Of course, there may be more jellyfish in my future...

Friday, June 8, 2018

The Pinata Project

Eighth grade math. It's the end of the year, so they were working on a final project. They were making pinatas.

It's a volume exercise. They were to use at least three different shapes, put them together in such a way as to suggest some sort of critter, and then calculate how much volume (for candy) was in the thing.

As you can imagine, they made quite a bit of a mess. This was the last day they could work on the project (it was due Monday), so mostly they had the main body complete, and most were doing some detail work.

(That may be a bit simplistic. We are talking about eighth graders. Some of them had barely started the project.)

The teacher had left all sorts of materials for the kiddos to use. (I imagine many of them were paid for out of her own pocket, such is the state of school funding these days.) They had rulers and scissors. There was construction paper and tissue paper. They had glue sticks and markers. And there were two hot glue guns the students could use.

I bet you can see what's coming...

"Ouch! That glue is hot."

Well, yeah. When you plug the hot glue gun into the wall, melt the glue, and then touch that melted glue, I'd imagine it's hot.

I didn't say this, however. I feigned concern.

"Are you okay?"

I offered to let the student go to the health office. I'm not a monster. I even suggested using the restroom and running cold water over any burns. But the girl didn't get burned. She had just not been as careful as she could have been.

Then it happened again. And again. Throughout the day, various students yelped in pain at the hot glue. (The glue guns weren't thrust upon them. They had to choose them and then use them. I imagine the teacher spent some time going over the proper use of them on a previous work day.)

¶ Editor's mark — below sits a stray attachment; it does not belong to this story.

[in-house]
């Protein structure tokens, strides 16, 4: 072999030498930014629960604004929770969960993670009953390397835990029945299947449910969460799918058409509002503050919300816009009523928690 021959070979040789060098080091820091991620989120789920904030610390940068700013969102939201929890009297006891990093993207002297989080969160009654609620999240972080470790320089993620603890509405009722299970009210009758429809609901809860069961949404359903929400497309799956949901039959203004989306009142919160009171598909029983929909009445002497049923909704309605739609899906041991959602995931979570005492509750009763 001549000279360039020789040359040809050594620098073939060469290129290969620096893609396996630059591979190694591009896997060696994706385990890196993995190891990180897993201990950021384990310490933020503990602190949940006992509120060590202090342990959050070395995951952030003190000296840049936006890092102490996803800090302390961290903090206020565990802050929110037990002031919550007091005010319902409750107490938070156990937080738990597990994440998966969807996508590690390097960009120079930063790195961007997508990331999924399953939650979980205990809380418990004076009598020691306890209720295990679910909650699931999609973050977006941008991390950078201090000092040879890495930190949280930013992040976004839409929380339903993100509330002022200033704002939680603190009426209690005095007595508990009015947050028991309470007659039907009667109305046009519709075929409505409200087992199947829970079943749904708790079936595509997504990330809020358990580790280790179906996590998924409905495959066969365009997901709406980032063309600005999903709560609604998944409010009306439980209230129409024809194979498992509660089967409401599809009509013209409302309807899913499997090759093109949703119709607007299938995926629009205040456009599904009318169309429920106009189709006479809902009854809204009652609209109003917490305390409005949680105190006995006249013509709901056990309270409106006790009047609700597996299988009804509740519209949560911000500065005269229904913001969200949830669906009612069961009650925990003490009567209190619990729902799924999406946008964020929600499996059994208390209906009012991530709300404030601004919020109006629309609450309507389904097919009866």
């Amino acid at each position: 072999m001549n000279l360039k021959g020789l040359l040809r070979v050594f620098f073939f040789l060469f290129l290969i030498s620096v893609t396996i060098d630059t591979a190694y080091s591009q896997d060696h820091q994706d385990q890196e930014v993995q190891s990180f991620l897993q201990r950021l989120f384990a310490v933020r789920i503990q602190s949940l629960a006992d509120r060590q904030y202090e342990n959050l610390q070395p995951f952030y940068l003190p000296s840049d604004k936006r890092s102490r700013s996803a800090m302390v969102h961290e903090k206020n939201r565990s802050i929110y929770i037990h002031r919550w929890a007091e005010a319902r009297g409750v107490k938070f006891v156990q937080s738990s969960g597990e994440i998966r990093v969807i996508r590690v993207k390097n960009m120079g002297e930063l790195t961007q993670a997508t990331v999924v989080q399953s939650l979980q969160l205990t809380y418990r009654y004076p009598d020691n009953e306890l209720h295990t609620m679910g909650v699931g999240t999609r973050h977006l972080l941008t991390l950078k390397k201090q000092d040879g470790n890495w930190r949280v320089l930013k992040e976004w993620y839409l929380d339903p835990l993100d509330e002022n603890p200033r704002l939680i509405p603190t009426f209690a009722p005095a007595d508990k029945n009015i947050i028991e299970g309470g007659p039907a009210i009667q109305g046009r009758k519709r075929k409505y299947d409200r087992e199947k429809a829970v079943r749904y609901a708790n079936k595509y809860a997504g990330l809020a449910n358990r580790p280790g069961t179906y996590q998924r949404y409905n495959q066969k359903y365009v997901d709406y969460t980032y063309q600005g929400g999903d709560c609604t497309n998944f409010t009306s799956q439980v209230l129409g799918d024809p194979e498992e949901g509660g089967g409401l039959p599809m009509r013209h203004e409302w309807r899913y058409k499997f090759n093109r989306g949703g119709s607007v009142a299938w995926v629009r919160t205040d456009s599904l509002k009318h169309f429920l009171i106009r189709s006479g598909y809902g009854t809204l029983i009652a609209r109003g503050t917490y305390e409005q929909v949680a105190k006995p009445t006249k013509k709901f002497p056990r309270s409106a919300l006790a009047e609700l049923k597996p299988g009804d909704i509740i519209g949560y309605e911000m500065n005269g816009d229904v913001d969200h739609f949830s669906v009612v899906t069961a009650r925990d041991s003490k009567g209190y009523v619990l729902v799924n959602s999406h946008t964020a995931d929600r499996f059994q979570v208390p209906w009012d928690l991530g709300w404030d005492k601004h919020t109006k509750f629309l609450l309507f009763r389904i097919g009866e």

I found this quite entertaining. Does that make me a terrible person?

Thursday, June 7, 2018

Spelling it Out

The class was intro to health careers. I have discussed the specifics of this class before. It's the end of the year, and they were working on an end-of-the-year calender project.

Three girls approached me. They asked to go to the library to print out items for their project.

I grabbed a pass, filled out the bits I knew (date, room number, where they were going, period, time), signed my name at the bottom, and then I asked for their names.

The first girl said her name. Then, without missing a beat, she began spelling it. The second girl did exactly the same. As did the third.

I appreciated the consideration. All three had the kind of names I highlight on my sidebar under "Student Name of the Week". (One of their names may--or may not--be there right now.)

"Used to having to spell your names out?" I asked.

I recognize the habit. It is my own. Not my first name. I figure most people can handle that. But my last name is one that most people have never heard before. I often say it and then spell it out (when in a situation in which someone is writing it down).

I wonder at parents who give their children such "interesting" names. Don't they know the lifetime of hassle these names bring?

Ah well. I guess they get used to it at some point. Either that, or when they're old enough they change it to something easier to spell.

Wednesday, June 6, 2018

A Likely Story

Eighth grade English. At this time of year they have their Anne Frank unit which includes studying the Holocaust.

I try to avoid these classes at this time of year for this very reason. I do consider the Holocaust to be a very important topic, and I'm glad that it's part of the curriculum. However, I have a very low threshold for other people's pain. Being exposed to the horrors makes me physically ill. Usually it's just a migraine, but that migraine will be with me all day. 

This is why I will never again watch another Holocaust movie (if I can help it). I don't read the books. Whenever the topic comes up, I exit the situation. If you've ever wondered why trigger warnings exist, this is why. 

I may try to avoid, but I can't always do it. This day was one of those situations. Luckily, I was able to avoid the worst of it and I came out of this day unscathed.